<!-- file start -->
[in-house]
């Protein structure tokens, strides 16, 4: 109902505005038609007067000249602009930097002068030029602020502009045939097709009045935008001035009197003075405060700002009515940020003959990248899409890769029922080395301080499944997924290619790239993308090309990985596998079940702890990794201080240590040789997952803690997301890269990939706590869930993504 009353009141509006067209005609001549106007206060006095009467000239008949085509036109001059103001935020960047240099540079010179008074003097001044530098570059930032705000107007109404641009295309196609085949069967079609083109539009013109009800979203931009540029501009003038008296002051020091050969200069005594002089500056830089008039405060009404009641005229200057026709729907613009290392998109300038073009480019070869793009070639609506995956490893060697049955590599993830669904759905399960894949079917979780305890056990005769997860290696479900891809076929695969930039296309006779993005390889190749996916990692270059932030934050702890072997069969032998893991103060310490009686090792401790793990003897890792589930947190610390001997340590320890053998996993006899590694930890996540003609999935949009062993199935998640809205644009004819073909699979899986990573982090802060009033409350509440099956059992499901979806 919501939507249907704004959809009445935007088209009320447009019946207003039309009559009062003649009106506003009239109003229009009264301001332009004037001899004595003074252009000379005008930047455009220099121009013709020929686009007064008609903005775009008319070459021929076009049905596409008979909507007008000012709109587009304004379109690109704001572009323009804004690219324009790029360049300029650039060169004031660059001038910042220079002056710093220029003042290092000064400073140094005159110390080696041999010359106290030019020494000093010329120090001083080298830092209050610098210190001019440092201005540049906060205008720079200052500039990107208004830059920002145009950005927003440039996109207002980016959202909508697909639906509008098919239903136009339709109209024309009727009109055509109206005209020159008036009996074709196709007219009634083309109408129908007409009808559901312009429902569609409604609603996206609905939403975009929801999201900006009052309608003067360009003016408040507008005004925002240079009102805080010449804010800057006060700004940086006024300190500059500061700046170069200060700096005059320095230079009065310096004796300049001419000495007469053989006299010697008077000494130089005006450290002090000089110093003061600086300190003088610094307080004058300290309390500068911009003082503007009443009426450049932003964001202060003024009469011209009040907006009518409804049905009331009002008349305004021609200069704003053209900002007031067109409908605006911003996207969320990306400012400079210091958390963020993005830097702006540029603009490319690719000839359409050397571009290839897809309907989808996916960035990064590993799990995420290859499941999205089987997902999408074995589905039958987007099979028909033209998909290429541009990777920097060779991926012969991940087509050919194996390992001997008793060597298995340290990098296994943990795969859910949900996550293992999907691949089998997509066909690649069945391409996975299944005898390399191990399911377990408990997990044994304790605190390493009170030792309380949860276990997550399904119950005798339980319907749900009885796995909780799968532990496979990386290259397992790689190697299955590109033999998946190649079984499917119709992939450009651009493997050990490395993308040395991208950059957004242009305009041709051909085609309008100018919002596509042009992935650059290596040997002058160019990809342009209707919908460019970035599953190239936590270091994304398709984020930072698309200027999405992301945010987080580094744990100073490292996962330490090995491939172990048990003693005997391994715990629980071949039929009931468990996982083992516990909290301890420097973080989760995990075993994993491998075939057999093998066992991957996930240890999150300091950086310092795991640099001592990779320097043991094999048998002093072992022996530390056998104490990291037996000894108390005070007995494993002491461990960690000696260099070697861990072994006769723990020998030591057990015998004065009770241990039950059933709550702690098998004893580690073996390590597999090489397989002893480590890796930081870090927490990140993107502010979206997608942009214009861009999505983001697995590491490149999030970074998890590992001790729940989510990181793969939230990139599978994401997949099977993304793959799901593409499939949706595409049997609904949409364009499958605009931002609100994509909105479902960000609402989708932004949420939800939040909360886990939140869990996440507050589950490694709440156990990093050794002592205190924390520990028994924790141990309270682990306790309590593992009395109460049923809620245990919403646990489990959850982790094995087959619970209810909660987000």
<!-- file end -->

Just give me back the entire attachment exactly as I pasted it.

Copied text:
[in-house]
């Protein structure tokens, strides 16, 4: 109902505005038609007067000249602009930097002068030029602020502009045939097709009045935008001035009197003075405060700002009515940020003959990248899409890769029922080395301080499944997924290619790239993308090309990985596998079940702890990794201080240590040789997952803690997301890269990939706590869930993504 009353009141509006067209005609001549106007206060006095009467000239008949085509036109001059103001935020960047240099540079010179008074003097001044530098570059930032705000107007109404641009295309196609085949069967079609083109539009013109009800979203931009540029501009003038008296002051020091050969200069005594002089500056830089008039405060009404009641005229200057026709729907613009290392998109300038073009480019070869793009070639609506995956490893060697049955590599993830669904759905399960894949079917979780305890056990005769997860290696479900891809076929695969930039296309006779993005390889190749996916990692270059932030934050702890072997069969032998893991103060310490009686090792401790793990003897890792589930947190610390001997340590320890053998996993006899590694930890996540003609999935949009062993199935998640809205644009004819073909699979899986990573982090802060009033409350509440099956059992499901979806 919501939507249907704004959809009445935007088209009320447009019946207003039309009559009062003649009106506003009239109003229009009264301001332009004037001899004595003074252009000379005008930047455009220099121009013709020929686009007064008609903005775009008319070459021929076009049905596409008979909507007008000012709109587009304004379109690109704001572009323009804004690219324009790029360049300029650039060169004031660059001038910042220079002056710093220029003042290092000064400073140094005159110390080696041999010359106290030019020494000093010329120090001083080298830092209050610098210190001019440092201005540049906060205008720079200052500039990107208004830059920002145009950005927003440039996109207002980016959202909508697909639906509008098919239903136009339709109209024309009727009109055509109206005209020159008036009996074709196709007219009634083309109408129908007409009808559901312009429902569609409604609603996206609905939403975009929801999201900006009052309608003067360009003016408040507008005004925002240079009102805080010449804010800057006060700004940086006024300190500059500061700046170069200060700096005059320095230079009065310096004796300049001419000495007469053989006299010697008077000494130089005006450290002090000089110093003061600086300190003088610094307080004058300290309390500068911009003082503007009443009426450049932003964001202060003024009469011209009040907006009518409804049905009331009002008349305004021609200069704003053209900002007031067109409908605006911003996207969320990306400012400079210091958390963020993005830097702006540029603009490319690719000839359409050397571009290839897809309907989808996916960035990064590993799990995420290859499941999205089987997902999408074995589905039958987007099979028909033209998909290429541009990777920097060779991926012969991940087509050919194996390992001997008793060597298995340290990098296994943990795969859910949900996550293992999907691949089998997509066909690649069945391409996975299944005898390399191990399911377990408990997990044994304790605190390493009170030792309380949860276990997550399904119950005798339980319907749900009885796995909780799968532990496979990386290259397992790689190697299955590109033999998946190649079984499917119709992939450009651009493997050990490395993308040395991208950059957004242009305009041709051909085609309008100018919002596509042009992935650059290596040997002058160019990809342009209707919908460019970035599953190239936590270091994304398709984020930072698309200027999405992301945010987080580094744990100073490292996962330490090995491939172990048990003693005997391994715990629980071949039929009931468990996982083992516990909290301890420097973080989760995990075993994993491998075939057999093998066992991957996930240890999150300091950086310092795991640099001592990779320097043991094999048998002093072992022996530390056998104490990291037996000894108390005070007995494993002491461990960690000696260099070697861990072994006769723990020998030591057990015998004065009770241990039950059933709550702690098998004893580690073996390590597999090489397989002893480590890796930081870090927490990140993107502010979206997608942009214009861009999505983001697995590491490149999030970074998890590992001790729940989510990181793969939230990139599978994401997949099977993304793959799901593409499939949706595409049997609904949409364009499958605009931002609100994509909105479902960000609402989708932004949420939800939040909360886990939140869990996440507050589950490694709440156990990093050794002592205190924390520990028994924790141990309270682990306790309590593992009395109460049923809620245990919403646990489990959850982790094995087959619970209810909660987000």